After having his plans rejected by city officials and getting slapped with multiple stop-work orders, a developer finally got the green light last week to start building a small shopping center in Forest Hills.
But some residents remain suspicious of the project, charging that the developer has been “secretive” about his exact plans for the site, at Metropolitan and 71st avenues.
The developer, David Koptiev of Gabriel Development Corp., wants to build a two-story complex with at least one retailer on the ground floor and offices on the top. This week, he said those plans “are still moving forward” now that the Department of Buildings has given them a belated nod.
But he refused to disclose a specific tenant for the new space, which formerly housed an auto repair shop. Originally, his company had proposed up to six name-brand stores, but Koptiev said this week that the likeliest tenant would be a bank.
That choice has perplexed some residents who noted that a Commerce Bank already exists across the street. “The whole manner in which they’re planning this strikes me as very peculiar,” said Community Board 6 member Barbara Stuchinski.
“First we heard six small stores at our civic meeting, now we’re hearing it’s a bank,” she continued. “Don’t get me wrong: we’re all for anything that enhances the neighborhood — but at this point, we have no idea what the devil is going on.”
According to city records, the Buildings Department rejected the developer’s applications to build on two of the site’s three lots earlier this year, but later signed off on a revised proposal.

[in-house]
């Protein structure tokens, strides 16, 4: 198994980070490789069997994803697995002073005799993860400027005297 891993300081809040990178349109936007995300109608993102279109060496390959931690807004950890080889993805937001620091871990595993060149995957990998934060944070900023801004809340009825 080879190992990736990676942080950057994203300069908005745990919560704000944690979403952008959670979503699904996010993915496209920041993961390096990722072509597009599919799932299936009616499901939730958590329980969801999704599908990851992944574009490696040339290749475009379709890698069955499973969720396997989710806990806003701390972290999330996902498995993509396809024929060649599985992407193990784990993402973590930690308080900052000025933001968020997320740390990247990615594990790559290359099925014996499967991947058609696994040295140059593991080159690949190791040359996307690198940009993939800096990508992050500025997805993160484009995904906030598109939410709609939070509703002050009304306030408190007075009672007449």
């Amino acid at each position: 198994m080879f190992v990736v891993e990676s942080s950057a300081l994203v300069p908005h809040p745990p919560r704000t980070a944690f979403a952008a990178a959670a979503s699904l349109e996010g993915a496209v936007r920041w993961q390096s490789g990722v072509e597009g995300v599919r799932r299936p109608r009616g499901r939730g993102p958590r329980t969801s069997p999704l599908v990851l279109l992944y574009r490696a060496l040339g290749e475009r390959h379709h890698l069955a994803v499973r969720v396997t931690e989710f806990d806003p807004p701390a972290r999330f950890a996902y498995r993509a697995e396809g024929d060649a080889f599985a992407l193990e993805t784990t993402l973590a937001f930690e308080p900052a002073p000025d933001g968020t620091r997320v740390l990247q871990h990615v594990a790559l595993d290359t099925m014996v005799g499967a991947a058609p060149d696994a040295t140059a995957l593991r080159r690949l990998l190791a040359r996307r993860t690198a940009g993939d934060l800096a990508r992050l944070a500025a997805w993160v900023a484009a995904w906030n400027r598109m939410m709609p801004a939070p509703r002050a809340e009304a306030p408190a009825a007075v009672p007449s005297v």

An application for the third lot, submitted to the department last Monday, is still pending.
Buildings officials would not comment on the details of the proposals or why they had rejected (then approved) the first two. But they noted that their decisions are often based on whether a proposal complies with city building and zoning ordinances.
Even with the late-arriving approval, however, Koptiev’s plans have been further derailed by stop-work orders — first, for failing to shore the site’s perimeter; then, for violating the first order.
Koptiev convinced the city to rescind the ban last week, after strengthening a large wooden fence around the work site. But the repeated delays have left him leery of nearby neighbors, whom he suspects of “calling in the stop-work orders on me.”
If anything, Koptiev says they should be happy that he’s building anything there. “Would they prefer to leave it as a vacant lot? Or another auto shop?” he asked. “This is what I don’t understand: If lived in the neighborhood, and I do, I would love to see some form of high-end retail in that spot.
“Then again, maybe that’s just me. What do I know? Maybe I’m an idiot.”
Probably not an idiot, Stuchinski contends, but such suspicions may be the price the developer pays for not doing more to reach out to the community, she says.
“If this place complies (with city codes) and the tenant is acceptable, nobody’s going to object,” she said. “But when everybody’s in such a rush to put up new buildings and everything is so hush-hush, secret-secret, people are naturally going to get upset.”